Today was a frustrating FRUSTRATING day at cooking school. I woke up early thinking that my class schedule was from 8:30AM to 9:30PM with two demonstrations and 2 practicals. I pre-ordered a taxi the night before so I could at least treat myself to a relaxing morning commute before heading into twelve hours of classes non stop.
When I got in the taxi and gave him the address, the driver started screaming at me in French. He didn’t want to take me to the other side of Paris (he probably thought he was getting an airport fare). He then decided that he also didn’t want to take me to the address I’d given him– Metro Vaugirard. I always give the metro address because the tiny street that Le Cordon Bleu is located on is very difficult to find amidst several one way streets. Reluctantly, I give him the real address and call my husband to block out the incessant swearing and ranting.
As we near school he turns the wrong direction and then proceeds to get lost in a tangle of little streets (metro Vaugirard was in eyesight at one point). I gaze at the fare which is up to 21.80 euros. Normally a cab from the 17th to the 15th is around 10 euros. At this point I tell him to stop, “Arret!, Arret maintenant s’il vous plait!”. He doesn’t want to let me out, but finally stops (with the meter running) while I dig out the cab fare from my purse– fighting with him over the price.
Upset by the verbal abuse, I walk the remaining 3 blocks in tears with the taxi driver continuing to swear at me through his passenger window as he coasts down the street following me.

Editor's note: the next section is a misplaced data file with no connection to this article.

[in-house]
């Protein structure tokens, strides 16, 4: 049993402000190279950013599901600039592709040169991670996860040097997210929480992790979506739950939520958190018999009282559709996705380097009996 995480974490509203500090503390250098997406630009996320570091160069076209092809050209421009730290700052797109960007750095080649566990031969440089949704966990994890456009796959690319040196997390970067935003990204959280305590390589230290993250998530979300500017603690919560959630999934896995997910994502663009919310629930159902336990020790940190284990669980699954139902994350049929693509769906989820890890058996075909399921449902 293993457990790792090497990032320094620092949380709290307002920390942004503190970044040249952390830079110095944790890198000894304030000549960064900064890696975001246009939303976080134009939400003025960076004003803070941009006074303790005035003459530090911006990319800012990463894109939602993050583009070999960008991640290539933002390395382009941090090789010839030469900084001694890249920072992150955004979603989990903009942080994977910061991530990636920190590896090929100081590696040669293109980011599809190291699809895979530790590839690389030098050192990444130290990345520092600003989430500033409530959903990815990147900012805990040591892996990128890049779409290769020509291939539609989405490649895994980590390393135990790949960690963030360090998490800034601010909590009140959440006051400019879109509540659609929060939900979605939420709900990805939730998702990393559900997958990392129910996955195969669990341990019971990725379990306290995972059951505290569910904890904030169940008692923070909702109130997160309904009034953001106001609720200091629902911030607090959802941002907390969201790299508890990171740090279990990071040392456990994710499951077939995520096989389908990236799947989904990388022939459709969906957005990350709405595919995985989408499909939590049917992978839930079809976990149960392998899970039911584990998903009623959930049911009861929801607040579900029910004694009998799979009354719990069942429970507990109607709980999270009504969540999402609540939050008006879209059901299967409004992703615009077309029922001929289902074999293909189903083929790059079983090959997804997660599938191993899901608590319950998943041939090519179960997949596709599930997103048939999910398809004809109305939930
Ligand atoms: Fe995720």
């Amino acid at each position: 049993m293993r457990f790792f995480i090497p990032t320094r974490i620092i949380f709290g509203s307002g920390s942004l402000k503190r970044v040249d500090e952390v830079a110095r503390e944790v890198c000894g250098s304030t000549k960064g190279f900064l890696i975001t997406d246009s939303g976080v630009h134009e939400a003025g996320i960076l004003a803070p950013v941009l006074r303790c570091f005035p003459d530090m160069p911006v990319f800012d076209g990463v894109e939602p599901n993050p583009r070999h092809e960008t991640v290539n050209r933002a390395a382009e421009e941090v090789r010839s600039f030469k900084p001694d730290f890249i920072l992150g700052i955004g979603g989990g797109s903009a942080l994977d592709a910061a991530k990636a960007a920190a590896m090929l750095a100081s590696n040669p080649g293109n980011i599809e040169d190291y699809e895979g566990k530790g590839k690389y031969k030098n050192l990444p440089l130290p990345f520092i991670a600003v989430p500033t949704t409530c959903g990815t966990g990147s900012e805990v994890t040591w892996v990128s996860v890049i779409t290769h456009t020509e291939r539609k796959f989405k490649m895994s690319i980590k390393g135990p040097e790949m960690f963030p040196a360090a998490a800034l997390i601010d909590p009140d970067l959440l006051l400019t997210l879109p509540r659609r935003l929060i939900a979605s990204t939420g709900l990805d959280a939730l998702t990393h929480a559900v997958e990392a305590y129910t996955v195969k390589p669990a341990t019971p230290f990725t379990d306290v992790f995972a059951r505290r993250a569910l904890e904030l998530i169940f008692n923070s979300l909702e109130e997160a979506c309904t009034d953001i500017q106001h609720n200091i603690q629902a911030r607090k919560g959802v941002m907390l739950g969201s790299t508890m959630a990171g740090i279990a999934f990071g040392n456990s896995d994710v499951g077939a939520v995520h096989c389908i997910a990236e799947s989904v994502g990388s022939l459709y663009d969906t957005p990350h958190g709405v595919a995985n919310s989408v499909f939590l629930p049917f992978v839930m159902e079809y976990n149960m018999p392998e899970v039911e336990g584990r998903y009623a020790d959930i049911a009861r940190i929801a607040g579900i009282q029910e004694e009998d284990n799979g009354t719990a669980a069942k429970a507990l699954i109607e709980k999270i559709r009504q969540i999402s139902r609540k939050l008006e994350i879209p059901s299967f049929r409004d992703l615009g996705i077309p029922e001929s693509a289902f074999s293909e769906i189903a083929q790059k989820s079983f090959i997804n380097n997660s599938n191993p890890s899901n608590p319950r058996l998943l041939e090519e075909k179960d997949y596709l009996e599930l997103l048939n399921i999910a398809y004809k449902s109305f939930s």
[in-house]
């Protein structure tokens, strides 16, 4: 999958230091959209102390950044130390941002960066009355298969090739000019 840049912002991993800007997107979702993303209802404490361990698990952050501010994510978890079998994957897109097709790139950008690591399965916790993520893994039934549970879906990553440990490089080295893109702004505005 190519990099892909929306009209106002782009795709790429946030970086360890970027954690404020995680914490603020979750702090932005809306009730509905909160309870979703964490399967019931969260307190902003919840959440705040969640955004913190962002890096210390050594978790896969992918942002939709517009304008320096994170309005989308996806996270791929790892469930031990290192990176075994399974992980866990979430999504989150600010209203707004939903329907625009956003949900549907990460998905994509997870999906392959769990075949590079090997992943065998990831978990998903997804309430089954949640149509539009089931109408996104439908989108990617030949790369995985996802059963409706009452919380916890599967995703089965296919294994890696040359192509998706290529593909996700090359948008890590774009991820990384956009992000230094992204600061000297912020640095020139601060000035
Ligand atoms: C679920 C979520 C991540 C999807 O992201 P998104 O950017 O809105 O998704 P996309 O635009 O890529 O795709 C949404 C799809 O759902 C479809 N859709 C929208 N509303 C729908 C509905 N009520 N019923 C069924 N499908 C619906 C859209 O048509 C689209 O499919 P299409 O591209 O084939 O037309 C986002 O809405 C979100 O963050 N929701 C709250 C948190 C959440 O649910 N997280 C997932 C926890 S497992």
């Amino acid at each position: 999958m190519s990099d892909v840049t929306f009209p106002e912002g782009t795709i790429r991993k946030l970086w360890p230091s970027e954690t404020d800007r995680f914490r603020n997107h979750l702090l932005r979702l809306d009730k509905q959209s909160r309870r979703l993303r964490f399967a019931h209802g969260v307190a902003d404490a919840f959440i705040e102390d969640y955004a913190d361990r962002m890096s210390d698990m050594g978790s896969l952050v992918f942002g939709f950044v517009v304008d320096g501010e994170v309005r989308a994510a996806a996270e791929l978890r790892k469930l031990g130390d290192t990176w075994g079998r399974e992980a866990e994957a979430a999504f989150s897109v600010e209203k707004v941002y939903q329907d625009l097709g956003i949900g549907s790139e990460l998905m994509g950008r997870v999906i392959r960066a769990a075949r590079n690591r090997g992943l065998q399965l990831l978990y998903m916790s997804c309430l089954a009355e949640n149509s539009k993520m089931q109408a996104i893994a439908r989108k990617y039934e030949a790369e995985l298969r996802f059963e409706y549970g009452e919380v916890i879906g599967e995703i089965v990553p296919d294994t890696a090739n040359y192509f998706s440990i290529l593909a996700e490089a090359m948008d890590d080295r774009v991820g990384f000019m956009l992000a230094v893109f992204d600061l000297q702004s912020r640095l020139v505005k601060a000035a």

Once at school I hurriedly get my uniform on when I find out that my group doesn’t start until 12:30P.M.!!! 12:30– I could have slept in!!! My friends in the other group ask me to join them for the day so I seek permission from the administration. It would be easy to switch, both groups are small and I could have taken the place of one person who was absent. By switching I would be able to go home four hours early instead of waiting around in the 15th arrondissement with no money and nothing to do.
But no, I am in Paris where the idea of treating people individually, with individual needs is non-existant. I plead my case and the response I get is “You should have read the schedule”. I am a 32 year old woman and intellectually competent. “I did read the schedule, but the lettering is so small…” , “Yes, but we never allow switching…” This I know is a lie because I have been in class before when students have switched.
I sweetly tell the administrator that I will be stuck until 9:30 at night. She says she is “sorry” and ends the conversation. Now really, I pay A LOT of money to go to school. I am normally positive, supportive, and nurturing is it that hard to say “yes”?
But the day is not over yet. I sulk my way through my first few classes hoping not to annoy too many people with my negative energy. I get to my last 3 hour practical (making fish terrine with sauce, yummm, fish mousse anyone?), when in the middle of the beurre blanc sauce, I get a bloody nose. A BLOODY NOSE! I’ve never had a bloody nose in my life! I run to the bathroom and grab toliet paper. With paper stuffed up my nose I stare at my reflection in the mirror…. Why? Why me?
For the rest of the practical I run back and forth between my beurre blanc, fish terrine, and the bathroom. Thankfully my favorite chef was there to console me…”Vous etes fatigue”. “Yup, maybe I am tired”, I think to myself. I plate the frickin’ terrine and drizzle the beurre blanc all around and delicately place a tiny sprig of chevril inbetween the fish mousse slices. The chef grades my performance and gives me a: “Tres Bien!” and a “Parfait”. oh la la…maybe the day wasn’t too bad after all.
There are many things I miss about home: mexican food, affordable sushi, taxi drivers, and CUSTOMER SERVICE!